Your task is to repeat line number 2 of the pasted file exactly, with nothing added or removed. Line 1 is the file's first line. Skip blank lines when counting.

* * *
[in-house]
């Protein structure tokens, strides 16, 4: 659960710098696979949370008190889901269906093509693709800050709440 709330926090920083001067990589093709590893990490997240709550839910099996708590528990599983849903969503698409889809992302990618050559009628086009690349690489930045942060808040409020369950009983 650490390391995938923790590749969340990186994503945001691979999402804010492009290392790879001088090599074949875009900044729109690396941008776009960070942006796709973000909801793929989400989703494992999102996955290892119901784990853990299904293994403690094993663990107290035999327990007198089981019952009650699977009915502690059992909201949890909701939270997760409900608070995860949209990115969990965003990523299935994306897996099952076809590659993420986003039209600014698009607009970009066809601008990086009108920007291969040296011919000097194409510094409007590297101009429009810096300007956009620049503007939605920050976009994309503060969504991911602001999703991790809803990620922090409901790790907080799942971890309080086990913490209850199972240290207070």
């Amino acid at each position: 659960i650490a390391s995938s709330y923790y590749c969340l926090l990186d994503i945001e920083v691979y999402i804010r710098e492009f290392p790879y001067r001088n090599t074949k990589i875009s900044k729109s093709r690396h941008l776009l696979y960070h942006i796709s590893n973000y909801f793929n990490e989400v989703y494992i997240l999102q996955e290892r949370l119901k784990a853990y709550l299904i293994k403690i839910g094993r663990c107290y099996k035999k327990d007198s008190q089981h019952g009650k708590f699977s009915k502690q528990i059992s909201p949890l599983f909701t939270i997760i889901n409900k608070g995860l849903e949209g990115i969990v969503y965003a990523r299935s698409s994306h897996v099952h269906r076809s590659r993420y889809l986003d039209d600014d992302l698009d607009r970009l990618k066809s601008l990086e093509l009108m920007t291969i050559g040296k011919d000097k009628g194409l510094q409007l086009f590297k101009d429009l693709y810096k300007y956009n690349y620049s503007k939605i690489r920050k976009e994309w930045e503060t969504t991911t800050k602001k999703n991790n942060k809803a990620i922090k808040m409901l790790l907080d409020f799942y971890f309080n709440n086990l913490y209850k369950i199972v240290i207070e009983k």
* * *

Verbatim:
């Protein structure tokens, strides 16, 4: 659960710098696979949370008190889901269906093509693709800050709440 709330926090920083001067990589093709590893990490997240709550839910099996708590528990599983849903969503698409889809992302990618050559009628086009690349690489930045942060808040409020369950009983 650490390391995938923790590749969340990186994503945001691979999402804010492009290392790879001088090599074949875009900044729109690396941008776009960070942006796709973000909801793929989400989703494992999102996955290892119901784990853990299904293994403690094993663990107290035999327990007198089981019952009650699977009915502690059992909201949890909701939270997760409900608070995860949209990115969990965003990523299935994306897996099952076809590659993420986003039209600014698009607009970009066809601008990086009108920007291969040296011919000097194409510094409007590297101009429009810096300007956009620049503007939605920050976009994309503060969504991911602001999703991790809803990620922090409901790790907080799942971890309080086990913490209850199972240290207070």